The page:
Essex Council unanimously supports animal spay/neuter voucher programs

- the programs help control the pet population -

by Sylene Argent  

During a special meeting hosted in the large meeting room at the Essex Municipal Building last Wednesday evening, Essex Council unanimously voted to having the Town offer a spay and neuter voucher program for feral cats in 2019 and 2020, up to a maximum of 175 vouchers, valued each at $75, for each year.

  Council also moved to offer a spay and neuter voucher program for dogs and cats of low-income families for 2019 and 2020. This program will include a maximum of 10 vouchers, valued at $75.

  Funding in the Town’s Trap, Neuter, and Release (TNR) Program for 2019 and 2020 will also be increased to $9,750.

  The total financial impact in 2019 and 2020 for spay and neuter voucher and TNR programs will be $23,625 per year, an increase of $4,875 over prior years’ programs, the report to Council notes.

  Council also moved to have any unused funding from spay and neuter voucher programs and the TNR program from prior years be transferred to reserve to offset the cost of TNR programs in future years.

  In the report Essex’s Deputy Clerk, Shelley Brown, prepared for the meeting, titled “2019 and 2020 Spay and Neuter Voucher Program, it noted Essex Council first approved spay and neuter voucher programs in 2013. The programs were designed to offer $75 vouchers to residents in need so free roaming cats, in addition to dogs and cats of low-income families, could get spayed or neutered.

  At that time, 125 vouchers for each program were offered, for a total budget value of $18,750. The voucher programs were again approved for 2014 to 2016 and 2017 to 2018, with the number of vouchers offered varying per program, depending on need.

  In 2015, Council also approved the TNR program, which has been supported since. The report noted $4,875 was offered to support this program in the budget each year the TNR program has been offered.

  In 2018, the report continues, 147 spay and neuter voucher programs for feral cats were returned for reimbursement. This was an increase from 123 in 2017, 121 in 2016, and 119 in 2015.

  Since 2015, 13 vouchers for the low-income program were issued. None of these vouchers, were however, redeemed.

  In 2015 the Town commenced its TNR Program, which the Town’s Animal Control

Officers manage with help from volunteers, to help stop the breeding cycle in free roaming cat colonies. The report noted, as part of this program, 99 feral cats were spayed or neutered in 2015, in addition to 91 in 2017. In 2018, 198 feral cats were spayed or neutered.

  During the meeting, individuals who volunteer their time to trap, neuter, and release free roaming cats noted a difference can be noticed when comparing a feral cat and one that has been domesticated. Feral cats will often be seen at night, rather than during the day. They also tend to be unapproachable and personify “wild” behaviour.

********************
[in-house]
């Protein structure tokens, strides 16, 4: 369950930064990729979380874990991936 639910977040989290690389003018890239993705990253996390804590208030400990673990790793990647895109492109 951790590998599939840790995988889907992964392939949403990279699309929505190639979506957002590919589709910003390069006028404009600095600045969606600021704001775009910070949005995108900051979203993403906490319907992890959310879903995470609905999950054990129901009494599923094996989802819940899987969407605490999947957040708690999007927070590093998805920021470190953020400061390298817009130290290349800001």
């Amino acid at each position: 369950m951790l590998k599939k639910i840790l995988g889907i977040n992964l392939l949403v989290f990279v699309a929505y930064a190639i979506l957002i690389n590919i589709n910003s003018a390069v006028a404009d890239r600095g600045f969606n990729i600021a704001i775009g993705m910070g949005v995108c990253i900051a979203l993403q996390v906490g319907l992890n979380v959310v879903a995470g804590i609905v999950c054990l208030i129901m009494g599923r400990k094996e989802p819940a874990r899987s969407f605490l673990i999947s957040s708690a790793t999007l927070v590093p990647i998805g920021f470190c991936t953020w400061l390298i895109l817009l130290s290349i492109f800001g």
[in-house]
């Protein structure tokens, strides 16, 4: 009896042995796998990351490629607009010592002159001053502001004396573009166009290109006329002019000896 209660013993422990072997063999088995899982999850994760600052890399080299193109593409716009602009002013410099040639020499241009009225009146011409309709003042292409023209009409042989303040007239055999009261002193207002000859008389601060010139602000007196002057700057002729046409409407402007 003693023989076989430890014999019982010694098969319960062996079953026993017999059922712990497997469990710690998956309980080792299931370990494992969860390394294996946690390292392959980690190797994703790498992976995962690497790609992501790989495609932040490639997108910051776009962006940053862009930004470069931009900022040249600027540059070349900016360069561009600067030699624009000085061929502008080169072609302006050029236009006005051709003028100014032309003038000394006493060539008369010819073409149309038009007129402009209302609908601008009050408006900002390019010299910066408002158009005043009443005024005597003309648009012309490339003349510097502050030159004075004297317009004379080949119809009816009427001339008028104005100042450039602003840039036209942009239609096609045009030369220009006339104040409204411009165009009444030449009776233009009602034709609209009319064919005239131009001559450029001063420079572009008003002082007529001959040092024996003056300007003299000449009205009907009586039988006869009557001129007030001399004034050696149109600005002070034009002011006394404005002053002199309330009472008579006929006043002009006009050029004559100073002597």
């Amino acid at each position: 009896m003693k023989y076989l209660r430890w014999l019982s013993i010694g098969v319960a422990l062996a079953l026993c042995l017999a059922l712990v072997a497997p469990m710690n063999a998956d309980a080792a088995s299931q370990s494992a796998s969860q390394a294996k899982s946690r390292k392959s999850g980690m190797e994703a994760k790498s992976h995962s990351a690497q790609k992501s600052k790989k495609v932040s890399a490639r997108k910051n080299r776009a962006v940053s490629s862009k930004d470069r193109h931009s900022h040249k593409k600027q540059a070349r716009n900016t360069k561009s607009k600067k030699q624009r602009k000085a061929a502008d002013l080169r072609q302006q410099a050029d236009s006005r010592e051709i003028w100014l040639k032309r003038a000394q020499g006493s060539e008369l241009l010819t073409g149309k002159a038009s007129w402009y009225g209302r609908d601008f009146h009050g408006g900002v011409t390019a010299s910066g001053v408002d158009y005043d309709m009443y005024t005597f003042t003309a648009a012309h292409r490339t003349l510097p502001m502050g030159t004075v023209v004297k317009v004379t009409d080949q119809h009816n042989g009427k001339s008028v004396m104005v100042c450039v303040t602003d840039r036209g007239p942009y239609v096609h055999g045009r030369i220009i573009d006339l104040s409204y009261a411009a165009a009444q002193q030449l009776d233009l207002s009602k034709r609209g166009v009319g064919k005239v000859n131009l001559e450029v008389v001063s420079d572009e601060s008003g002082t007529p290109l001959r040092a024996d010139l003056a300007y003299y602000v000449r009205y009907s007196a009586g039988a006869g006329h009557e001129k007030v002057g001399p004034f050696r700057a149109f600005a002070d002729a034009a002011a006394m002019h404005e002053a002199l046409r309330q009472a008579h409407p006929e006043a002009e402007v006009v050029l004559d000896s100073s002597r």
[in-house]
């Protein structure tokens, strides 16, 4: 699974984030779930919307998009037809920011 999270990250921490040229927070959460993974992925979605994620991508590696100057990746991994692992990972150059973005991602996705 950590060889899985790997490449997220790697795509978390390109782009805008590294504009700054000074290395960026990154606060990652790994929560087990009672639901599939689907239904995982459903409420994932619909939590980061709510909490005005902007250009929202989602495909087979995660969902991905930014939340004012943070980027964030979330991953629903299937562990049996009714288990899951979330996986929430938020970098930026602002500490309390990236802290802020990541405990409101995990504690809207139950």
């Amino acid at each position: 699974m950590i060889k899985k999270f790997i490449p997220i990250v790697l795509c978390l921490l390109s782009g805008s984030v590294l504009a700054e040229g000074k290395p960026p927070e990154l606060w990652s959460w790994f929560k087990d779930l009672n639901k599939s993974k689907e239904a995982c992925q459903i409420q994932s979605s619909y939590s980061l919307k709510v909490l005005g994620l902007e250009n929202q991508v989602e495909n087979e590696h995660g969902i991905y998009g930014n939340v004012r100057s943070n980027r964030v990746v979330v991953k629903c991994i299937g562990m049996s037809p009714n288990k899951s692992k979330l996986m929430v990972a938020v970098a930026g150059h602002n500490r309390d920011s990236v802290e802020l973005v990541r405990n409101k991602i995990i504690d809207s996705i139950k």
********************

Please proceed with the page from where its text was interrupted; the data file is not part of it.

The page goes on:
The volunteers also explained that when there is a free-roaming cat, unneutered, the feral cat population can quickly increase.

  There were some questions as to why Council was looking at this file before budget deliberations begin, but Councillor Steve Bjorkman answered that, in the past few years, Council has been able to complete the budget before the New Year begins. With 2018 having an election, budget deliberations have been pushed back.

  Bjorkman added the voucher programs are a good resource. When he used to live downtown Essex Centre, he said he could notice a reduction in the feral cat population.

Donna Hunter, Essex’s CAO, added that it is important to offer the voucher program as early as possible so those animals can be spayed before getting impregnated.

  Councillor Sherry Bondy noted some of this spay/neuter voucher funding is redeemed through residents purchasing their dog tags. “I don’t want to move backwards,” she said. “In the past, we haven’t used all the funding [available for the programs]. A complaint she often heard about a few years ago included feral cats.

  Melanie Coulter, Executive Director for the Windsor-Essex County Humane Society (WECHS), said Essex has been a leader in getting animal welfare programs initiated. She said there is a value to the programs to those who need them.

  “It really has made a difference,” Coulter said, adding that recognizing the WECHS is the only major and consistent cat shelter over the last 20 years, a decrease in drop offs have been noticed since voucher programs have been initiated. If programs are not kept up, that population can rebound quite quickly.

  Brown noted, to her research, Essex is the only municipality in the area to offer a TNR program.